The Church of Brad

It seems that no matter what Alice does, she’s always having an interesting life. Whether she’s slaying evil, falling down a hole into Wonderland, or attempting to be a normal eight to fourteen year old girl, trouble seems to find her. But, that’s what she’s created Brad. Because all Alice wants is to be a normal child with normal parents with a normal life. Alice is excited by the simplest things because well, she’s a kid. She wants to learn, she wants to meet boys, she wants to spend time with her parents, and she wants to be glued to the nearest electronic technology. Seriously though, an eight year old with a “player”?

All of this isn’t Alice’s fault though. She is after all, inanimate. However, there is something about how this work speaks that really stands out. Hidden somewhere between the white noise, static, and loud chanting, there is fun. There is the thrill of a story. Each episode works as a couple years of her life, and each takes place in a different location. Told through a mixture of short sentences and photos, Alice ends up in sticky situations. However, like the Guardian Angel watches over the Vault hunters of Pandora, Alice gets diving guidance from an animated character that she created. A “dude” named Brad. So this of course leaves the reader sitting there wondering if they too should go draw a bro on a skateboard and try to pull inspiration from it. However I think this speaks to a different point. This speaks to the point that one should trust their instincts. How this applies to Digital media is still up in the air, but I take it as a life lesson.

Very quickly I’d like to touch on Brad. This dude led me out of literally the most confusing maze I’ve ever been in. Shout-out to that guy. I tried to do the maze by myself, but ultimately ended up asking Brad for help multiple times. I think this is worth pointing out because it makes us as readers develop the same kind of reliance on Brad that Alice does in her adventures. Kudos writers, you put me in her shoes.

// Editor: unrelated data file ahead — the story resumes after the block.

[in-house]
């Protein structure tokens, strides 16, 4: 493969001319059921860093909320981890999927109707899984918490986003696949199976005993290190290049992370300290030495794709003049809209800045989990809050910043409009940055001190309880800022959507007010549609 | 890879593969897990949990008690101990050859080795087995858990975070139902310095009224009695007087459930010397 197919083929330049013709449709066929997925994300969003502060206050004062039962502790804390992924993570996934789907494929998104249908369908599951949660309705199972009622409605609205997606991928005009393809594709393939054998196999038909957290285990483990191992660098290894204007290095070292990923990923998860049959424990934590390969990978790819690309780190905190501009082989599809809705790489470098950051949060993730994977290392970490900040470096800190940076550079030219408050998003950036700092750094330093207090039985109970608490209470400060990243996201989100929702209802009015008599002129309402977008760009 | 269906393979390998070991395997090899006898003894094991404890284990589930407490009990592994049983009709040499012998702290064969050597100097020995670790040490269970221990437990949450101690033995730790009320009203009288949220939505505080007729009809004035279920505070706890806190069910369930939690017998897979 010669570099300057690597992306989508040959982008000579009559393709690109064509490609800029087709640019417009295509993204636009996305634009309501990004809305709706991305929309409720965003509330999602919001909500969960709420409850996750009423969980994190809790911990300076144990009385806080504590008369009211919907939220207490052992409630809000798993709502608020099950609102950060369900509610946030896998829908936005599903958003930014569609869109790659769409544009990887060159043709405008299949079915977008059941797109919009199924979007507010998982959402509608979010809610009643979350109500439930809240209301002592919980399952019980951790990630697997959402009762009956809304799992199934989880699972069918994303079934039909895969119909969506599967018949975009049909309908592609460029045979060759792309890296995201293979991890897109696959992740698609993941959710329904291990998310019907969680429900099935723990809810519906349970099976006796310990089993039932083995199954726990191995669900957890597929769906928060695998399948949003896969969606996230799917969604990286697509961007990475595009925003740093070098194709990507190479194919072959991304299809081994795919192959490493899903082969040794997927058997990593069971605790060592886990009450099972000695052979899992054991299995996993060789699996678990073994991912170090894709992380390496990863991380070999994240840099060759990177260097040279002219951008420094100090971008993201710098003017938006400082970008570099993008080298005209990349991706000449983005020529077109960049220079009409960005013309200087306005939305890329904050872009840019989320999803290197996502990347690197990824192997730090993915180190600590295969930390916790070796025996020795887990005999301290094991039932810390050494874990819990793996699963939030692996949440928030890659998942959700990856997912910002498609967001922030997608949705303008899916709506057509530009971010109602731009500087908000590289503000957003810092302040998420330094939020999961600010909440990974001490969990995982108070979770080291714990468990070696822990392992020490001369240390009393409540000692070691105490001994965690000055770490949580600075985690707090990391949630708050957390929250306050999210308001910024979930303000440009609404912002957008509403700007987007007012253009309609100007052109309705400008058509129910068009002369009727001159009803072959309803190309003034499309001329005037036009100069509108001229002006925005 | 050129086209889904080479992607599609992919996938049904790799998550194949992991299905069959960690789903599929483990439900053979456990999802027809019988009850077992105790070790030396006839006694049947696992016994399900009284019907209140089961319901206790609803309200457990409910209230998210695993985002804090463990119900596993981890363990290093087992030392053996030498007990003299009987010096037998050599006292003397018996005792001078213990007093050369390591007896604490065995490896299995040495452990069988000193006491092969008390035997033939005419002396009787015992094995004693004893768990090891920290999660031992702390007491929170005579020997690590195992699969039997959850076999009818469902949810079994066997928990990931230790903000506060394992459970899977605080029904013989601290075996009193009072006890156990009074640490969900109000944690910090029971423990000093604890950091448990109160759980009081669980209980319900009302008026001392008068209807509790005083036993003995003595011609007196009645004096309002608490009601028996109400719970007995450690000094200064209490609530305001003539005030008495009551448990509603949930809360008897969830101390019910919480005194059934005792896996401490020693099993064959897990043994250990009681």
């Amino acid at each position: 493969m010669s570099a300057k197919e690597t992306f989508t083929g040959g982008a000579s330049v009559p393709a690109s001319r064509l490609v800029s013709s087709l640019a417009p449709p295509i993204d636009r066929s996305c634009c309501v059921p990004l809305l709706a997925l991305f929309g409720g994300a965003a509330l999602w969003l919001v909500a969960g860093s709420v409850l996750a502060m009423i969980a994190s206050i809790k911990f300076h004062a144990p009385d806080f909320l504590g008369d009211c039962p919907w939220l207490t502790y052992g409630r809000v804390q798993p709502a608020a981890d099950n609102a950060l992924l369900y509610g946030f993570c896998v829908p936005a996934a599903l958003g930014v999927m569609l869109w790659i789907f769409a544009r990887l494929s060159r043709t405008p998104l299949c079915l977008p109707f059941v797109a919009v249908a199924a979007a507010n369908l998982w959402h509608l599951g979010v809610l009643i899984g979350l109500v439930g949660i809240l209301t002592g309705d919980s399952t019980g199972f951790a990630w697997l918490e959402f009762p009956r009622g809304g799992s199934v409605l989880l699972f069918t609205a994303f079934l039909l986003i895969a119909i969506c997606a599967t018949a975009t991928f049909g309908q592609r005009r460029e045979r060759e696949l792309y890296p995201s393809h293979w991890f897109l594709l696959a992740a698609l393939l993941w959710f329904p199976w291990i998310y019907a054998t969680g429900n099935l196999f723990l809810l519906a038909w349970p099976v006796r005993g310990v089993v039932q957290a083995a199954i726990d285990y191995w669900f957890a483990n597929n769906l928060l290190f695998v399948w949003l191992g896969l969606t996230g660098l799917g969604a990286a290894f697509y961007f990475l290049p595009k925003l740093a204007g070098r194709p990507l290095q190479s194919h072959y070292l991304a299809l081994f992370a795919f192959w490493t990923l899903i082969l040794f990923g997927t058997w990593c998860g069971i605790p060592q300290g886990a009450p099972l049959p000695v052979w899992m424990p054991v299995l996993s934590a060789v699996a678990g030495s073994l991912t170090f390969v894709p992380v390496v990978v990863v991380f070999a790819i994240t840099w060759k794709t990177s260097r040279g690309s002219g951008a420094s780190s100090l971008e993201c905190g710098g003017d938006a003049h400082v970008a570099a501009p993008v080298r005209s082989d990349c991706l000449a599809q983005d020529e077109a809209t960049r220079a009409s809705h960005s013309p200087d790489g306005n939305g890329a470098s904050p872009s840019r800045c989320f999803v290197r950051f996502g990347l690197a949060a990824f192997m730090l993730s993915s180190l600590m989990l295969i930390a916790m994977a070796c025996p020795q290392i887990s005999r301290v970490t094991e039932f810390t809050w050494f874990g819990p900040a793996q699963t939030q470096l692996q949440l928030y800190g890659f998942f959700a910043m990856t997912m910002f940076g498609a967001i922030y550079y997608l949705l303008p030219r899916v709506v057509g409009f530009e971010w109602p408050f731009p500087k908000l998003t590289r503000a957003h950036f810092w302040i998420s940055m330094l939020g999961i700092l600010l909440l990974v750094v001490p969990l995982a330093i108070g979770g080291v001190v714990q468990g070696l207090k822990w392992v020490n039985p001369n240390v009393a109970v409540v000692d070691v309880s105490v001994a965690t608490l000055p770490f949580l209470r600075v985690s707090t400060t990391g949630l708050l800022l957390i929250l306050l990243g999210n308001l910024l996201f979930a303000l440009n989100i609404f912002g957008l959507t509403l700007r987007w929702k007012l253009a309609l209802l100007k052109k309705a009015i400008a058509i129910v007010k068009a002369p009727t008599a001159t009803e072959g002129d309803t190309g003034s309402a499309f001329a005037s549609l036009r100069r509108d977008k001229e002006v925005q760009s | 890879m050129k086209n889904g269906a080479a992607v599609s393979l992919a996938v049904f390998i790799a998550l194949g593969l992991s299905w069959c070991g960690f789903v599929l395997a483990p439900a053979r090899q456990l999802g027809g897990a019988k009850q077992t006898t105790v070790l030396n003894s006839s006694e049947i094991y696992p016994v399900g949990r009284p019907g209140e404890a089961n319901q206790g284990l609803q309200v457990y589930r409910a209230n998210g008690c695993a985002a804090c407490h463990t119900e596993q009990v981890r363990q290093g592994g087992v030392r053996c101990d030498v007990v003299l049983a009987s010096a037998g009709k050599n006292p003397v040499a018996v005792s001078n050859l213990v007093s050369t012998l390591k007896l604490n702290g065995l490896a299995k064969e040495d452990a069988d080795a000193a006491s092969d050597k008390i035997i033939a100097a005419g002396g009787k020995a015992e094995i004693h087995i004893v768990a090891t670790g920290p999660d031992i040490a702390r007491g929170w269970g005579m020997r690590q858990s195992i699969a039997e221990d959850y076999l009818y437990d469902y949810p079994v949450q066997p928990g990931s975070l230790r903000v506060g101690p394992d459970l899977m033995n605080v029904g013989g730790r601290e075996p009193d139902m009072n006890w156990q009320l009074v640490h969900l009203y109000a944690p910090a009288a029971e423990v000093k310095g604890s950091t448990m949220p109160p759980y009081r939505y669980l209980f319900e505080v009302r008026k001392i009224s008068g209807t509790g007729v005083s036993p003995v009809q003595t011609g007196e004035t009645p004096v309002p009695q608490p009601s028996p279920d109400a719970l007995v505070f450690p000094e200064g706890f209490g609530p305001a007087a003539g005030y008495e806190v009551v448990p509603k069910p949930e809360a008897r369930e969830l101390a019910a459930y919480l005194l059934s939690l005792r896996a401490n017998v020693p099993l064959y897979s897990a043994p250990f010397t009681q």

Let’s talk about the title, Inanimate Alice. Why would something that attempts to draw the reader in, to make them feel sympathy and anxiety for the character be labeled as “inanimate”? What is it that makes Alice truly inanimate? Maybe it is her unique ability to show no real emotions despite the fact that her story puts the reader on edge. Or maybe it is a reference to the fact that hey, this isn’t real. This is a story and you feeling anything is the point. The text certainly seems alive. It reacts to the reader’s progress and very rarely sits still, especially with all that damn white noise on every page or the startling walking dead-like music. Whatever it is, it’s going to keep me up at night.

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~ by brogarn on March 3, 2013.

One Response to “The Church of Brad”

  1. This style of writing is very interesting, and it is one that I like to use a lot. You are writing this just as you would speak it. Oral literature meets the world of the blog. As I read this, I imagined it being told in you voice in my head, as if you were standing in front of the classroom reading it as a report. This is especially true in the penultimate paragraph, with the sentences “This dude led me out of literally the most confusing maze I’ve ever been in. Shout-out to that guy” really showing a very personal form of writing.

    This is an unprofessional approach to writing, and that is not a bad thing. The professional method would be “Blank is blank because blank. Next statement: further evidence. End” while the unprofessional method is “Dude, first statement. Personal thought. Sentence fragment. End.” That method is amazing for this class. We all try hard to be good students, then come here and have it all turned on our heads, learning to apply new styles of thinking and writing. This post, and especially the part that I quoted, exemplify this idea. I used to get in trouble with professors because I would write in a very laid-back, speaking-to-you manner, and I had to change if I wanted to get a good grade. Now, with the innovations in this class, we can spread our wings and fly with all our creativity. When I say it is unprofessional, I mean that you are a pioneer for this class, and a great example for all those who think that writing a very straightforward post is the best.

    A tip of my hat to you, Dylan.

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